Residents along the Gulf Coast (search), where Hurricane Dennis (search) made landfall Sunday packing winds up to 120 mph, returned to their homes Monday to discover missing roofs and walls and belongings strewn about.
The heaviest damage was in the Florida communities of Gulf Breeze, Pensacola Beach and Navarre Beach, which were all slammed by Ivan.
A day after Dennis rumbled ashore, John Myrick stood under the exposed rafters of his roofless condominium, flipping through a photo album showing stunning sunrises snapped from his porch.
"It's like nature has personalities — which we just saw one of them," he said as he assessed the damage to his home, which he hasn't been able to live in since Hurricane Ivan struck last year.
Susan Brooks and Suzette Hester commiserated after they reached the remnants of their homes in Navarre Beach (search). Brooks lost most of the south wall and about half of the roof from her two-story home. Hester lost most of her roof and much of the wood she had loaded into the house to finish repairing from Ivan.
"It's laugh or cry or lose your mind and get institutionalized somewhere," said Hester, a psychiatric nurse. "And my ward is full."
Just down the road, Caryn and Mike Martino stood at the base of their 13-foot high deck — all that remains of their two story home. They had just finished replacing a roof damaged by Ivan, but had not yet moved in. The couple will wait a while before showing pictures of the wreckage to their two young children.
"We'll tell them daddy will make it bigger this round. Bigger and better and stronger," said Caryn Martino, who clutched a composition book with "Dennis" written on the cover. She has a similar book for Ivan filled with insurance claim numbers, government phone listings and other storm-related information.
"I've already got my FEMA number," she said, flipping to a page in the book. "I know the drill."
Meanwhile, attention was shifting to a new tropical storm that formed late Monday in the Atlantic Ocean. Tropical Storm Emily (search), the fifth named storm of the season, was 845 miles east of the Windward Islands and was expected to strengthen and speed up Tuesday while gradually turning toward the west-northwest.
As Dennis sloshed inland and became a tropical depression, it dumped anywhere from 3 to 10 inches of rain over Alabama, Florida, Mississippi and Georgia, before stalling over the Ohio River valley, where up to 10 inches of rain was expected.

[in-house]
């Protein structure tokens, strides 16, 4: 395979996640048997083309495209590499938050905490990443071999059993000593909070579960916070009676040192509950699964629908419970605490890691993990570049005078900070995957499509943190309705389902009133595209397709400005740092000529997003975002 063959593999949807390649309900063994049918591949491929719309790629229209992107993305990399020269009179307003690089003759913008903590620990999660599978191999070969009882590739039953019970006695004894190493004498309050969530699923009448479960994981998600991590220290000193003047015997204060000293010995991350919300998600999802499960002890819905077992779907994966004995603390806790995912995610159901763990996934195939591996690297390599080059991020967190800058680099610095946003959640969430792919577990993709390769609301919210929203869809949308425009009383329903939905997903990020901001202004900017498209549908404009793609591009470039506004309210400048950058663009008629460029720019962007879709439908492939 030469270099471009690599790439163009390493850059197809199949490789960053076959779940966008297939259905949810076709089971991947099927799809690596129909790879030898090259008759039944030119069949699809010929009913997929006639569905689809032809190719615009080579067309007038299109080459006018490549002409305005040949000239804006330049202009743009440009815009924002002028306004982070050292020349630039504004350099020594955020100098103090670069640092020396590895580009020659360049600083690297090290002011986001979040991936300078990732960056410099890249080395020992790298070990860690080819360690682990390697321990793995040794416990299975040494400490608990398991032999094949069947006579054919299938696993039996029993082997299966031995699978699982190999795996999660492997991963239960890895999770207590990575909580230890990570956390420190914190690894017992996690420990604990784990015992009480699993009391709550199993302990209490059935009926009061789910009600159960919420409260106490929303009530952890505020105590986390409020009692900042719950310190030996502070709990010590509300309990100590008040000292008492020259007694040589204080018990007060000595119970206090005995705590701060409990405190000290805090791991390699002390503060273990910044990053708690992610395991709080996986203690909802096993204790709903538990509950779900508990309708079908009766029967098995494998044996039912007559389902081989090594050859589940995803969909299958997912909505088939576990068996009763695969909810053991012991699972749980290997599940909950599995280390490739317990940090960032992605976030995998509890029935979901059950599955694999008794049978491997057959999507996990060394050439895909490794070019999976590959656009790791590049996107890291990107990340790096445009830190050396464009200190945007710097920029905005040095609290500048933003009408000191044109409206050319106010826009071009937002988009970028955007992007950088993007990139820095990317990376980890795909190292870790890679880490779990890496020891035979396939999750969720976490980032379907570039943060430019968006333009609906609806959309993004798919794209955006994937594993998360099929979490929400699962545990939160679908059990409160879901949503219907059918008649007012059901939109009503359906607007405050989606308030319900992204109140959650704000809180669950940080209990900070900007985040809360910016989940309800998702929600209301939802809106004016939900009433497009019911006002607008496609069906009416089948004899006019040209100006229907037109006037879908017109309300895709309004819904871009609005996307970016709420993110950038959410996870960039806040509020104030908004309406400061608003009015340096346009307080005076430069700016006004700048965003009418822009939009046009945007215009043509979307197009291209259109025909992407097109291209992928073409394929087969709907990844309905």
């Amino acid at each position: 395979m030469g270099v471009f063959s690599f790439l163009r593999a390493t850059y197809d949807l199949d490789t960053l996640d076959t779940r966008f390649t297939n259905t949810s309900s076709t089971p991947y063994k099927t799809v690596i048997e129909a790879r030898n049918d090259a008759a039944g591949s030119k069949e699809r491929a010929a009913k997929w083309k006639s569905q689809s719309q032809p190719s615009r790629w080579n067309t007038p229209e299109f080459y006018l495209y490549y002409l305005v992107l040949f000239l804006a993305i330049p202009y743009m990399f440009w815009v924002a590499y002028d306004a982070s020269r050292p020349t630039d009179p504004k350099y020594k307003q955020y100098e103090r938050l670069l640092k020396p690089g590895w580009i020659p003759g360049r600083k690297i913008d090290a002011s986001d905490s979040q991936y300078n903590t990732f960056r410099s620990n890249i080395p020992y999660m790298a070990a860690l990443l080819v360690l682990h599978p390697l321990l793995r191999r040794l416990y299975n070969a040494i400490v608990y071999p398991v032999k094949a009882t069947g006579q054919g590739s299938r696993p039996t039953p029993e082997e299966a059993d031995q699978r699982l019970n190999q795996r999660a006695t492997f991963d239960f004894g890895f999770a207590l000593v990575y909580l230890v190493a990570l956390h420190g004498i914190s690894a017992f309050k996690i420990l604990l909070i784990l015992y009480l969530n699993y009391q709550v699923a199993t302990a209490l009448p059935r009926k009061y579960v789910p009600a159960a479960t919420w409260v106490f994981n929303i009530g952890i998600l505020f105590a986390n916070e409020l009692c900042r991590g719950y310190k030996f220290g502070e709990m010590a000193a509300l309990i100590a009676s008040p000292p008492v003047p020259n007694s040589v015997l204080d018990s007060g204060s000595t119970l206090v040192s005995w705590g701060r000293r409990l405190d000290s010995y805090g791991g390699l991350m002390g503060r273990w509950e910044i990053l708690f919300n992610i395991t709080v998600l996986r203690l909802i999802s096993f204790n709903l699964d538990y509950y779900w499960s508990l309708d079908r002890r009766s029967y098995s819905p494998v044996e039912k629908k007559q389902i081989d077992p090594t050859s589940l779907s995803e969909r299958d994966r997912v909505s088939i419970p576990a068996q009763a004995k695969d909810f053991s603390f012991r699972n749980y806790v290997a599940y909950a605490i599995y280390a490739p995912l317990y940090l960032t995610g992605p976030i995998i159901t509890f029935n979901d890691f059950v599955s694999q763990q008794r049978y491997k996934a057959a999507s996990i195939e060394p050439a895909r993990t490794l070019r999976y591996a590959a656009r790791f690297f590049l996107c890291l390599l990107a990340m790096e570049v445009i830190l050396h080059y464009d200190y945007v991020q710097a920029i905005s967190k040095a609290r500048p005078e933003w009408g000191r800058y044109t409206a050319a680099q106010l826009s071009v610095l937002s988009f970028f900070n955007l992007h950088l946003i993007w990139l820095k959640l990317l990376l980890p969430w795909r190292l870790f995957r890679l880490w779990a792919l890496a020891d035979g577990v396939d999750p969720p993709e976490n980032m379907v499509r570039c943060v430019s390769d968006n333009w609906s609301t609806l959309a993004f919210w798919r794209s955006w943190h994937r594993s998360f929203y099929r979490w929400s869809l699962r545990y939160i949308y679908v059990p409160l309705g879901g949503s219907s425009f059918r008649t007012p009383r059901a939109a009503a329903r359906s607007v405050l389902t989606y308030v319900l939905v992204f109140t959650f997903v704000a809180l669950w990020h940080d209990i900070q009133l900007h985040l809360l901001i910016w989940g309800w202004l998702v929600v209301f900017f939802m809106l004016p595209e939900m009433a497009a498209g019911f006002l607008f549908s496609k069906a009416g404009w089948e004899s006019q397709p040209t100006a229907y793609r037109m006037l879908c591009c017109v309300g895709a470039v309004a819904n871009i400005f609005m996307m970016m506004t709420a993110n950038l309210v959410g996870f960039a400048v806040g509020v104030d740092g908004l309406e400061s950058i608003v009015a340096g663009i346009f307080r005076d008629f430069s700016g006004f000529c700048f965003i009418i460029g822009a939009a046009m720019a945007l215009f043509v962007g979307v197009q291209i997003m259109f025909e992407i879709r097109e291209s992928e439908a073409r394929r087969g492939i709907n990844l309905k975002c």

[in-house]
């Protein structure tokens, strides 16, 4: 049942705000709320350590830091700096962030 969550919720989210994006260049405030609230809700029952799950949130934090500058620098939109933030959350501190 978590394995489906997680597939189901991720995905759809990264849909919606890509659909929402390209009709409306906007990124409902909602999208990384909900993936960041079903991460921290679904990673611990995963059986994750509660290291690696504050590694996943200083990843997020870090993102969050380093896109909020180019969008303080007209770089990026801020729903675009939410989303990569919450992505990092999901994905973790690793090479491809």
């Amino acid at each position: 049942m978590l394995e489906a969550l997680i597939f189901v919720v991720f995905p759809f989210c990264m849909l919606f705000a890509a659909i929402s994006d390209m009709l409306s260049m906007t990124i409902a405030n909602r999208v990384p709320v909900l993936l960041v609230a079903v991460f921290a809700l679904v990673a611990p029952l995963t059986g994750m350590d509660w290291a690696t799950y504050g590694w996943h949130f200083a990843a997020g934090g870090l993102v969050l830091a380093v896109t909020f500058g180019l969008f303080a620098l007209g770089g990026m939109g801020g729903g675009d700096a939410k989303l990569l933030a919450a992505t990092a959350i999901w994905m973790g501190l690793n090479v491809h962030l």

Some of the worst came as Dennis marched up through the heart of Georgia, dumping nearly 10 inches on Austell and West Atlanta, according to the National Weather Service (search). Hundreds were forced to evacuate in some areas.
"I never dreamed in my lifetime this would happen to me," said Mary Anne Lunsford, whose basement and two cars were totally submerged in Mableton. "I've seen it on TV a million times, but I never thought it would be me, never."
In Alabama, inland towns appeared to bear the brunt of the storm, which still had hurricane-strength winds when it moved north through the state.
Pat Crenshaw's glass business in Atmore was reduced to cinderblock rubble. He said Ivan ripped the roof off the building and "it looks like it exploded during Dennis. There's nothing left."
"No insurance. Couldn't afford it," he said. "It's hard, knowing you're down and out. Everything you fought for, everything you've built up, is all gone."
Dennis was a powerful but swift storm that weakened and turned just before making landfall, sparing the city of Pensacola and other heavily populated parts of the Florida Panhandle. Its relatively small size — with hurricane winds extending just 40 miles — also kept it from becoming another Ivan, which killed 29 people in the Panhandle and caused $7 billion in damage across the South.
By comparison, Dennis was responsible for only a handful of deaths in the United States, although it caused at least 26 deaths in the Caribbean. The storm also caused an estimated $1 billion to $2.5 billion in insured damage in the United States, according to a projection by AIR Worldwide Corp., an insurance risk modeling company.
Some coastal residents were luckier than others. In Gulf Breeze, Ron Pfeiffer's stilt home emerged from the storm relatively unscathed — just as it had during Ivan.
"My secret is that my family came here before the Civil War and been through a lot of hurricanes," said Pfeiffer, 66, a retired chemical researcher. "So, when I built over here, we built it to stand up to a hurricane."